Multiple Reasons Why I Loathe Top Commenters Plugins

I benefit from being a top commenter on a number of blogs simply because I am consistently active on those sites, and I have gained the benefit without changing my commenting habits.
Some of my blogging friends are aware of the problems, but have opted to use such a plugin anyway – I fully respect that decision, but many make that decision “blindly” without being aware of the possible consequences.

Is being included among Top Commenters really a benefit?
Does Top Commenters give more benefit to blog owners than the harm it can cause if you are not careful?

Traffic

Andy Beal introduced Top Commenters to his blog on 19th February, and since that time I have been among his top commenters most of the time. I didn’t change my commenting habits, and even argued against including it.

In almost 1 month those links, plus the links from my comments have driven a total of 29 visitors to my site – Google Analytics only picked up 23 of them, so I am sticking with the MBL numbers.
Without exception, the clicks seem to have been on posts where I have made a comment, thus nothing to do with appearing across the whole of Andy’s site on the sidebar.

This might question the value of text link ads for traffic on blogs, I suppose it depends on how much a visitor is worth to you.

SEO

Site wide might be looked on as something desirable from a high ranking blog, but the value is limited.

  • It is in the sidebar, thus the value is diminished by the major search engines
  • The link isn’t permanent – what effect does a link that appears and then disappears at the start of a new month have
  • The link might not be relevant
  • The link in many cases points to the root domain rather than laser targeted LSI Related Content.

This to a lesser extent questions the value of paid text links for SEO, but note with paid text links you choose the anchor text, and can choose to advertise for more than 1 month

Effect on The Hosting Blog

On a well designed blog, the negative effect of providing Top Commenters can be mitigated, but the majority of sites where I have seen this plugin implemented will experience a detrimental effect on their internal Google juice.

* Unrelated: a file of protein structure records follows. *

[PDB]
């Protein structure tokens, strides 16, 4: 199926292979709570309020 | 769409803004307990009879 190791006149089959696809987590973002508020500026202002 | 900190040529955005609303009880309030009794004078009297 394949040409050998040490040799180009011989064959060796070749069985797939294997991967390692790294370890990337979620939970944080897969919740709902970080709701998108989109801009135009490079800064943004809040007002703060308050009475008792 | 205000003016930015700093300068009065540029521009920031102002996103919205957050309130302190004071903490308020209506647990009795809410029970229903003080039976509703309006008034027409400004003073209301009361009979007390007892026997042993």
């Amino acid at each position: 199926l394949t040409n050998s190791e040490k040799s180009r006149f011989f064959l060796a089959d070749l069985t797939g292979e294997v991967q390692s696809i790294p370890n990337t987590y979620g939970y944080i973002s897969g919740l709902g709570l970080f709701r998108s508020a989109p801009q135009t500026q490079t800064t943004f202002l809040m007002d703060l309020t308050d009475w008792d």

The problems associated with the Top Commenters Plugin are similar to those that can affect blogs which have long blogrolls.

  • Theme design – the theme uses the same template file for for the front page and single pages, and thus plugin output appears across the whole site, including duplicate content pages. Good themes use single.php for individual posts, and also include archive.php and other template files for navigation and search pages
  • Widgets – The WordPress Widget plugin is convenient – unfortunately every theme I have seen applies Widgets to every sidebar across a site, and thus the links will again appear everywhere, even if a single.php template exists.

Pouring Liquids

Lets take a situation that you have 10 glass milk bottles in a line, and one of them is filled up with milk.

Your challenge is to consecutively pour the contents of a bottle into its neighbour until you reach the end of the line. You have to do this as quickly as possible.

The smart thing to do would be to use a large funnel, that prevents milk escaping and only allows it to flow in the direction you intend. Without the funnel, lets say you lose 10% of your milk in each transfer, you would only have 39% of your milk in the last bottle.

WordPress Duplicate Content

With WordPress you have multiple navigation and archive pages that contain duplicate content, and on a poorly designed blog theme, would also include blogroll links and Top Commenters links.

  • Date Based Archives
  • Categories
  • Sequential Pages – page1, page2